Monday, August 11, 2014

Bayesian Geochronology

 Bayesian statistics is a growing field of exploring data-rich, complicated, explanation-poor phenomena. In a nutshell, you start out with an initial assumption, called a “prior” and then modify it with new sets of independent data. The Bayesian approach is one of the hot new techniques to come into Earth Science in the past decade, as it allows us to sensibly integrate disparate sets of data about the same physical process derived from different proxies or fields. Long time geobloggers will know that James is an expert in applying this technique to climate; see his blog and papers for more information.  However, despite the decade-long use in climate science, Bayesian statistics have not often been applied to more interesting areas of geoscience.  E.g. Geochronology.  Until now.

In Geology, Vleeschouwer & Parnell present a new Bayesian method of constructing the geologic timescale.  They point out that the previous timescale, which were just spline fits between selected stratigraphic/geochronological time points, had the perverse effect of yielding smaller error bars in the gaps between data points than near to where there are data. So they try a Bayesian approach instead.

For their Prior, they start off with the rule of superposition- which states that lower stratigraphy is older than higher stratigraphy.  They then apply all the high precision geochronology dates (high-precision CA-TIMS U-Pb in this case), and generate a probability density function for stratigraphy vs time. Their resulting chronology is, sensibly, more erroneous in areas where there is no data, compared to those where data does exist.  But in addition to being more sensible, this approach is far more useful.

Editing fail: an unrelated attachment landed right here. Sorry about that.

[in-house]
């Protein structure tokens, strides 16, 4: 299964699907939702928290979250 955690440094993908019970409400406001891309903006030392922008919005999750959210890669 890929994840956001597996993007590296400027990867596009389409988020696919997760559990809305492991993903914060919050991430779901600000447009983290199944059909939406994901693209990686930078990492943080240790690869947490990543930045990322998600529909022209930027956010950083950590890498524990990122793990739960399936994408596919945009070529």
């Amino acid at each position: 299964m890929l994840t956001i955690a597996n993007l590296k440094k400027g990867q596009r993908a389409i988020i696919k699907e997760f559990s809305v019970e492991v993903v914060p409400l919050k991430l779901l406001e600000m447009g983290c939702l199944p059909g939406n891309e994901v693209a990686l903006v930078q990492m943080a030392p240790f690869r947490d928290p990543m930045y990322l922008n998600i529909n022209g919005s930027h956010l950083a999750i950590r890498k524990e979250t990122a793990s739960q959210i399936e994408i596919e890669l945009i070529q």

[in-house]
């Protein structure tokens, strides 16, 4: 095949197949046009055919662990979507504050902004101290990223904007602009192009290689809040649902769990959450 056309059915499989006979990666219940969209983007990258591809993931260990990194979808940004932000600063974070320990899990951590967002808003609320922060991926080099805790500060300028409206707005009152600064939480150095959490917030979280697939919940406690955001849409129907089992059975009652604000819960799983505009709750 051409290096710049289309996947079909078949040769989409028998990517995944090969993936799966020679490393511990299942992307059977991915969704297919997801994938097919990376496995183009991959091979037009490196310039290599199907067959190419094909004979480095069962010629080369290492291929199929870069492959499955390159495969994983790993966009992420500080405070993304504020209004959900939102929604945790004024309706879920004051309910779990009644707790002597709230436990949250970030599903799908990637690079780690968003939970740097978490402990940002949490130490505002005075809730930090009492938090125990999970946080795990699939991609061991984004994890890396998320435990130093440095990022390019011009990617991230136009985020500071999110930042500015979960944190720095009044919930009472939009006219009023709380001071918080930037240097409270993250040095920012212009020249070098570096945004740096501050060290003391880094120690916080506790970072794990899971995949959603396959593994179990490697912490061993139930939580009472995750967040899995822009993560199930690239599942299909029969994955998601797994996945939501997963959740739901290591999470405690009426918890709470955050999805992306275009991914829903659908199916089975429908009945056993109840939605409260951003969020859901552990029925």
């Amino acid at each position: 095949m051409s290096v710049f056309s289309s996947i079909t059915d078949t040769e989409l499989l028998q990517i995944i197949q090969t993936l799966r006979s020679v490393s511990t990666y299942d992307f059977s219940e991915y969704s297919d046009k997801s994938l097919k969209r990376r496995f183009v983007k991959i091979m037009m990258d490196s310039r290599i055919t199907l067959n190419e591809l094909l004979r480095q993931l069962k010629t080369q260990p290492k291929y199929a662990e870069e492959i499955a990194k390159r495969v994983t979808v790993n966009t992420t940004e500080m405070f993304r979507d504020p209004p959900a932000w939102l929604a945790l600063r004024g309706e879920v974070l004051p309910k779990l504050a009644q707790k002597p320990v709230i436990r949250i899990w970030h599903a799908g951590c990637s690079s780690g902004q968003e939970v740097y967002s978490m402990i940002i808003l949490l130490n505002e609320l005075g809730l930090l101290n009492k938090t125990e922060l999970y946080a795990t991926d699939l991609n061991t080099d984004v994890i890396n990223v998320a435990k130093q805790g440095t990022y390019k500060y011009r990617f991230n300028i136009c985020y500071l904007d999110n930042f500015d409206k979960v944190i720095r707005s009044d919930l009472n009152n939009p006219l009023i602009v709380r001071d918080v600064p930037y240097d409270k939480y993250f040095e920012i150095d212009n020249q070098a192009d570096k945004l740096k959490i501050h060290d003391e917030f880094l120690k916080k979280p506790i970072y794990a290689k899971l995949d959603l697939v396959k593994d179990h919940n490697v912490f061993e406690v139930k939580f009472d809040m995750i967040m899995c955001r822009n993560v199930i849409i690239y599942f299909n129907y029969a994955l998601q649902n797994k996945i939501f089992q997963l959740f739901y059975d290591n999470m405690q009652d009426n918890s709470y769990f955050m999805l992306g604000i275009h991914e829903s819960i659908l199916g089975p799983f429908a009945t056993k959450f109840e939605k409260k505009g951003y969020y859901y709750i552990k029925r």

Firstly, from the modeled uncertainties in the interpolated regions, one can guestimate the precision (both geochronological and stratigraphic) that is necessary to help constrain the timescale.  So, for example, in some of the more data-poor regions, one can probably usefully constrain the timescale using a less precise microanalytical method such as SHRIMP, if the only available zircons are not suitable for CA-TIMS.  On the other hand, as you approach a high precision date, lower precision techniques become less useful.

In fact, you can tell whether or not a particular age is useful for the timescale simply by looking at how the inclusion of that date alters the PDF.  Previously, the inclusion or rejection of particular ages has been a non-transparent potentially politicized process.  The use of this model allows us to replace the argumentative old men with statistics.

Of course, one needs to be careful in adding data.  A potential flaw would be adding lots of data with a systematic error (for example, of there are still lingering systematic issues with U-Pb vs Ar-Ar dating, or the offsets in some zircon ages dated using laserICP by Gehrels et al. 2008). But one thing this method does allow is the addition of different types of data.

Vleeschouwer and Parnell (2014) demonstrate this in the second half of their paper, using astrochronology.  This is the appearance in the sedimentary record of depositional changes that are related to Milankovic cycles- the changes in the Earth’s orbit that govern, for example, the extent of ice sheets in the modern Earth.  Astrochronology cycles do not add additional tie points to the geochron/stratigraphy tie curve, as they are relative dates with no fixed reference.  However, what they can do is constrain the slope of the line.  So changes in stratigraphic distance between periodic eccentricity cycles tells us how the stratigraphic progression changes with time, often on a much shorter timescale than what we can access using traditional U-Pb geochronology.  The Bayesian approach allows us to integrate the strengths of both methods, giving a more accurate and reliable timescale.